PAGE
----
The Johannesburg and Tshwane metro police departments have not issued any traffic fines for speed infringements caught on camera in more than three months.
That is according to two firms who administer traffic fines for over 500 companies with vehicle fleets active throughout Gauteng.
The firms told Rapport that the Johannesburg Metro Police Department (JMPD) and Tshwane Metro Police Department (TPMD) had not loaded any camera fines for speed infringements on the National Traffic Information Systems (Natis) since 1 July.
One of the firms said only a few handwritten fines had been loaded and questioned whether all of the outstanding fines could be processed and loaded simultaneously at one point.
However, civil action group Outa has warned that a fine notice must be issued to the infringer within 40 days of the infringement.
Failure to do so means the authorities no longer have the right to collect payments of these fines, which could cost the municipalities millions.
The Road Traffic Infringement Agency (RTIA) confirmed to Rapport that there had been a worryingly sharp decline in the number of fines loaded by JMPD and TMPD over the last few months.
RTIA spokesperson Monde Mkalipi blamed the problems in Johannesburg on the expiration of a contract with Syntell, the traffic service provider who previously loaded the fines onto Natis.
Rapport said it was also responsible for providing the speed cameras and vehicles which maintained them.
The contract concluded at the end of June, and with no new service provider appointed, JMPD personnel are now loading the fines themselves.
It was not clear what was behind the backlog in Tshwane, as it does not use Syntell.
Johannesburg and Tshwane are currently the only municipalities in which the new driving infringement system known as the Administrative Adjudication of Road Traffic Offences (Aarto) Act is already in effect.
Government delayed the implementation of the system by a year, and it is currently being rolled out nationally in a phased manner to come into effect on 1 July 2022.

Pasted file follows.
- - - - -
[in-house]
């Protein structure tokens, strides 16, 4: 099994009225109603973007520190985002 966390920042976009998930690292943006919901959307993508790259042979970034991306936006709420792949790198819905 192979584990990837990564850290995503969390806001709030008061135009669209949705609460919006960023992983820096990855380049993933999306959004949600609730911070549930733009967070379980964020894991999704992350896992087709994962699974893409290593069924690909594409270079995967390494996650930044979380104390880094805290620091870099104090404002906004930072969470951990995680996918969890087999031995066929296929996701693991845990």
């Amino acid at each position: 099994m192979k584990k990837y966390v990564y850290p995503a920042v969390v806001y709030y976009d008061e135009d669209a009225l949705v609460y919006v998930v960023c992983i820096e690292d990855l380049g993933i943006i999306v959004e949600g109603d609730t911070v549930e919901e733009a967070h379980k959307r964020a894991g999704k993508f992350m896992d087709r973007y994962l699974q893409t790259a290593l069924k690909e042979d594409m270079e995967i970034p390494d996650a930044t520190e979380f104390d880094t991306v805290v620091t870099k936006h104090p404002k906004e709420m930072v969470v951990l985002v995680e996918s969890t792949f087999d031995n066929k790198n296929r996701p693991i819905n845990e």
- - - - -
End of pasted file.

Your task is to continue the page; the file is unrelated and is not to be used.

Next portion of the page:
It sees significant changes in how traffic infringement and offences are handled and includes a points demerit system that can suspend motorists’ licences once a certain threshold is reached.
Phase 1, which ran from 1 July 2021 to 30 September 2021, included enabling eNatis to collect Aarto payments, establishing Aarto service outlets, and a communications campaign.
Phase 2 started in October and will include introducing the electronic service of documents like traffic infringements.
It will allow motorists to opt to receive traffic fines in three ways:
- Through the standard postal method;
- Via SMS or other mobile messaging services; and
- Online, including an option to receive traffic fines through email.
Motorists will still get a 50% discount on the fine if they respond and pay within 32 days, but they are also allowed to dispute fines well beyond that time frame.
They will also have the option to pay fines in instalments.
Aarto will only come into effect once President Ramaphosa has made an official proclamation in the government gazette.
The table below outlines the phased rollout’s timeline.
|Phase||Dates||Aarto functions to be implemented|
|Phase 1||1 July 2021 – 30 September 2021||
|Phase 2||1 October 2021 – 31 December 2021||
|Phase 3||1 January 2022 – 30 June 2022||
|Phase 4||1 July 2022||